For the day, Appleby was 31-of-48 for 270 yards (plus 12 rushing) for those two touchdowns to go with his four interceptions. The Boilermakers moved the ball more effectively than Marshall, edging the Thundering Herd on the ground (D.J. Knox and Jones combined for 174 yards and two scores on 34 attempts) and through the air while maintaing a 28-20 edge in first downs and a 10-4 advantage in third down conversions. The Purdue defense even forced three turnovers of its own. But it’s hard to win, especially on the road, while handing the opponent 17 points in the forms of two pick sixes and a missed field goal.

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For Doc Holliday and company, Sunday’s win was a grand way to begin the post-Rakeem Cato era. Birdsong connected on 23-of-36 throws for 234 yards with two touchdowns and an interception. Johnson added 11 carries for 89 yards and a score. Before a sellout crowd of 38,000-plus, the Herd recorded their 20th win in 22 tries dating back to November of 2013 – and first ever over a Big Ten opponent.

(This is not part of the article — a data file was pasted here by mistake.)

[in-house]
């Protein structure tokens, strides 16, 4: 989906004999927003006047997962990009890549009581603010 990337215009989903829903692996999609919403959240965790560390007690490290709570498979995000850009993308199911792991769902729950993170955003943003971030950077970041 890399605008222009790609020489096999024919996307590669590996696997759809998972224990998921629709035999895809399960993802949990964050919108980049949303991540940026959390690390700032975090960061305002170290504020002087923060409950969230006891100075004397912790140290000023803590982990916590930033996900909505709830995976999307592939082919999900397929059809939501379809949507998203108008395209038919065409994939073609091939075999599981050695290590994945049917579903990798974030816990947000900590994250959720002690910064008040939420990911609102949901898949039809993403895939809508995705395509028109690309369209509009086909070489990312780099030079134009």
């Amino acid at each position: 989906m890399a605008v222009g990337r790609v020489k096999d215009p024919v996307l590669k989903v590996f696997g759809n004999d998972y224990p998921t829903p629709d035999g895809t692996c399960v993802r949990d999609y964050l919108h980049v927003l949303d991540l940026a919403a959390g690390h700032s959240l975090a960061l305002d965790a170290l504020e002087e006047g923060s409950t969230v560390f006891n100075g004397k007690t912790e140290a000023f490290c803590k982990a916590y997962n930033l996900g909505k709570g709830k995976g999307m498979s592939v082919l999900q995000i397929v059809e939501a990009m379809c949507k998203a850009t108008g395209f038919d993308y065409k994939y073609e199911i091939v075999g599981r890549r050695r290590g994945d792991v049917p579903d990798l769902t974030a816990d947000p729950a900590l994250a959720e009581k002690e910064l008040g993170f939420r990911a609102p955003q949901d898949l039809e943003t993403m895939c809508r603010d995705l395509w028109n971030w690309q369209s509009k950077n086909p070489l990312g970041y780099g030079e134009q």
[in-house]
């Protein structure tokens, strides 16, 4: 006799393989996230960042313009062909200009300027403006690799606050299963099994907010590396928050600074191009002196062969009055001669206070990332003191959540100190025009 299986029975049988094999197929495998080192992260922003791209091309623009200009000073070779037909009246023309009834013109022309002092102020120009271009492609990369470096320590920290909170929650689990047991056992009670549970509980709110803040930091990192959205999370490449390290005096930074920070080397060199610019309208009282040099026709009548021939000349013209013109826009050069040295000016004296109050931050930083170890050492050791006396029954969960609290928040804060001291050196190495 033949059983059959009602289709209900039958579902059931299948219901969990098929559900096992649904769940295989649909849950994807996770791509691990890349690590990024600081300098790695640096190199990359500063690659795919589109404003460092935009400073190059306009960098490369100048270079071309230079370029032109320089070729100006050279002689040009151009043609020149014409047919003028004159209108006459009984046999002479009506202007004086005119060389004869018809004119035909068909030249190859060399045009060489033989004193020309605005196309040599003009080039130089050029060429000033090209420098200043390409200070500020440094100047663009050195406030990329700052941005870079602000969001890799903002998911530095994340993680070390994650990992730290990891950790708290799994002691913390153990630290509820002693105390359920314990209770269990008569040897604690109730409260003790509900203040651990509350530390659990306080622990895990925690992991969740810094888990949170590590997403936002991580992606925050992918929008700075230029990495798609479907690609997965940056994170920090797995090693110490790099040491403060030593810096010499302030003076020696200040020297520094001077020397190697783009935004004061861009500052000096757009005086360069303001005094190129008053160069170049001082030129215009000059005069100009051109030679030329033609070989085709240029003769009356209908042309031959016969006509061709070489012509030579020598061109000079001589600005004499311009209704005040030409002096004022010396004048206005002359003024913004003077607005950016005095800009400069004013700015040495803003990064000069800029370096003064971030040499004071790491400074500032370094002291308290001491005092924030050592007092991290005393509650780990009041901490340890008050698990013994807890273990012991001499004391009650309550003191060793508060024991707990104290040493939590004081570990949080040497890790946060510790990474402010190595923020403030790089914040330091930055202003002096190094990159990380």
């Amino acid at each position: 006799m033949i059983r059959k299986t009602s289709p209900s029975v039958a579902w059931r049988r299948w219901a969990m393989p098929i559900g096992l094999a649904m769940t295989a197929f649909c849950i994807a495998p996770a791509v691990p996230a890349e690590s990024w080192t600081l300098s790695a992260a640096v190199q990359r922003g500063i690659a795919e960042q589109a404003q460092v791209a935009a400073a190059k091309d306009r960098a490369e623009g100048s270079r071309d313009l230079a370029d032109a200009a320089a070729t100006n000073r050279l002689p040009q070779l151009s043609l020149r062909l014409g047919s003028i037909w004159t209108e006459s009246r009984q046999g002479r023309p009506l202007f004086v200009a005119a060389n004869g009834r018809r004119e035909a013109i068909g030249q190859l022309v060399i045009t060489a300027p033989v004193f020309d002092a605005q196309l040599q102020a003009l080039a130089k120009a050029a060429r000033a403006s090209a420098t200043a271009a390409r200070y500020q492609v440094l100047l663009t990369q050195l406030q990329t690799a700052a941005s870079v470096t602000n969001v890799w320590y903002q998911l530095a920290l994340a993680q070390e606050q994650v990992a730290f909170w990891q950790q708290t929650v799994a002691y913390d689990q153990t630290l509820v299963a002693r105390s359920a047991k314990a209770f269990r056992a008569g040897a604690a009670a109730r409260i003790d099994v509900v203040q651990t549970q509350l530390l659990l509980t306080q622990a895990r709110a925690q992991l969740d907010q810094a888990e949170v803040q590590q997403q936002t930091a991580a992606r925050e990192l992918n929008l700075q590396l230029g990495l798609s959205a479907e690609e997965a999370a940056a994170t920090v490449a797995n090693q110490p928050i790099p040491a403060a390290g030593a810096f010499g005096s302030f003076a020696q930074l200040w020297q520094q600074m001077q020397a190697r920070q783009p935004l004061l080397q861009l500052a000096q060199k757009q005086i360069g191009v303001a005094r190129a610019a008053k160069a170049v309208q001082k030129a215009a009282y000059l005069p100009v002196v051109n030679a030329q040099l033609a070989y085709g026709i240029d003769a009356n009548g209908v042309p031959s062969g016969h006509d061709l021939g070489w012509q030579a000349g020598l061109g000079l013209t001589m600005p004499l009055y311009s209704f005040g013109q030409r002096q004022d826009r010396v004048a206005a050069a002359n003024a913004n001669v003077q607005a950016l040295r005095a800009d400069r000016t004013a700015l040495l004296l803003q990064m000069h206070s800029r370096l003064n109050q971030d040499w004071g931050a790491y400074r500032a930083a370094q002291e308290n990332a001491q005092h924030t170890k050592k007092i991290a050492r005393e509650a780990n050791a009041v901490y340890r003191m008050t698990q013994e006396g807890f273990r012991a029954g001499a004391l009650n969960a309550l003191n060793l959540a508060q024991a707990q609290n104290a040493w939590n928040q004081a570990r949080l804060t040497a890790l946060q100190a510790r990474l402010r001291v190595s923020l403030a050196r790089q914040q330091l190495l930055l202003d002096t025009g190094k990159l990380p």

The loss sends Purdue careening on an opposite trajectory. The program has now lost 21 of 25 games under head coach Darrell Hazell. Sunday’s loss was also Purdue’s sixth straight road non-conference setback, a streak dating back to 2007.

Florida State planning new facility to catch up with Clemson

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Florida State completed a major facility overhaul not even three years ago. But the thing about arms races is that when someone pulls ahead of you it means you are behind.

And Clemson officially pulled ahead earlier this year with the opening of its glistening, slide-equipped new home.

As such, Jimbo Fisher told reporters Friday that Florida State now has plans to construct its own standalone facility, going as far as meeting with an architect.